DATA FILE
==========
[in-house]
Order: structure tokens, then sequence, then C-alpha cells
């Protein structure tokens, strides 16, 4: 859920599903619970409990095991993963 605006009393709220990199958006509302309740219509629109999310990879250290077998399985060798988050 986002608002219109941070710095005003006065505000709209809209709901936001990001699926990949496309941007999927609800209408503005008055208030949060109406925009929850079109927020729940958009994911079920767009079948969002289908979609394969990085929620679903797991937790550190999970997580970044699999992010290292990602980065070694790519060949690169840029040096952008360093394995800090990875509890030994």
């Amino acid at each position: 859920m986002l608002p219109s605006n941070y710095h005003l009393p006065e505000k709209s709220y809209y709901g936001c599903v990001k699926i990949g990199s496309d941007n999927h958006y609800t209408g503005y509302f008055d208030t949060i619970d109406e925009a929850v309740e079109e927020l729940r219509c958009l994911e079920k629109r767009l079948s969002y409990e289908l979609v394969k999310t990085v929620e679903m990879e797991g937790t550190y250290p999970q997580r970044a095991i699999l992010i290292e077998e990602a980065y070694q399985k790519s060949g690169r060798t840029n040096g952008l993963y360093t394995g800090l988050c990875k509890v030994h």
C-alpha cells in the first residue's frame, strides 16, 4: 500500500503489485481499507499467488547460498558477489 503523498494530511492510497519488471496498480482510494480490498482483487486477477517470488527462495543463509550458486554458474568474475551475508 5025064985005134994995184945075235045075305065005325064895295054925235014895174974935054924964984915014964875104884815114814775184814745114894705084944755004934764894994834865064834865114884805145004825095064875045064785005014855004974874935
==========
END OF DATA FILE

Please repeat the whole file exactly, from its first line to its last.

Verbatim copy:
[in-house]
Order: structure tokens, then sequence, then C-alpha cells
């Protein structure tokens, strides 16, 4: 859920599903619970409990095991993963 605006009393709220990199958006509302309740219509629109999310990879250290077998399985060798988050 986002608002219109941070710095005003006065505000709209809209709901936001990001699926990949496309941007999927609800209408503005008055208030949060109406925009929850079109927020729940958009994911079920767009079948969002289908979609394969990085929620679903797991937790550190999970997580970044699999992010290292990602980065070694790519060949690169840029040096952008360093394995800090990875509890030994």
């Amino acid at each position: 859920m986002l608002p219109s605006n941070y710095h005003l009393p006065e505000k709209s709220y809209y709901g936001c599903v990001k699926i990949g990199s496309d941007n999927h958006y609800t209408g503005y509302f008055d208030t949060i619970d109406e925009a929850v309740e079109e927020l729940r219509c958009l994911e079920k629109r767009l079948s969002y409990e289908l979609v394969k999310t990085v929620e679903m990879e797991g937790t550190y250290p999970q997580r970044a095991i699999l992010i290292e077998e990602a980065y070694q399985k790519s060949g690169r060798t840029n040096g952008l993963y360093t394995g800090l988050c990875k509890v030994h």
C-alpha cells in the first residue's frame, strides 16, 4: 500500500503489485481499507499467488547460498558477489 503523498494530511492510497519488471496498480482510494480490498482483487486477477517470488527462495543463509550458486554458474568474475551475508 5025064985005134994995184945075235045075305065005325064895295054925235014895174974935054924964984915014964875104884815114814775184814745114894705084944755004934764894994834865064834865114884805145004825095064875045064785005014855004974874935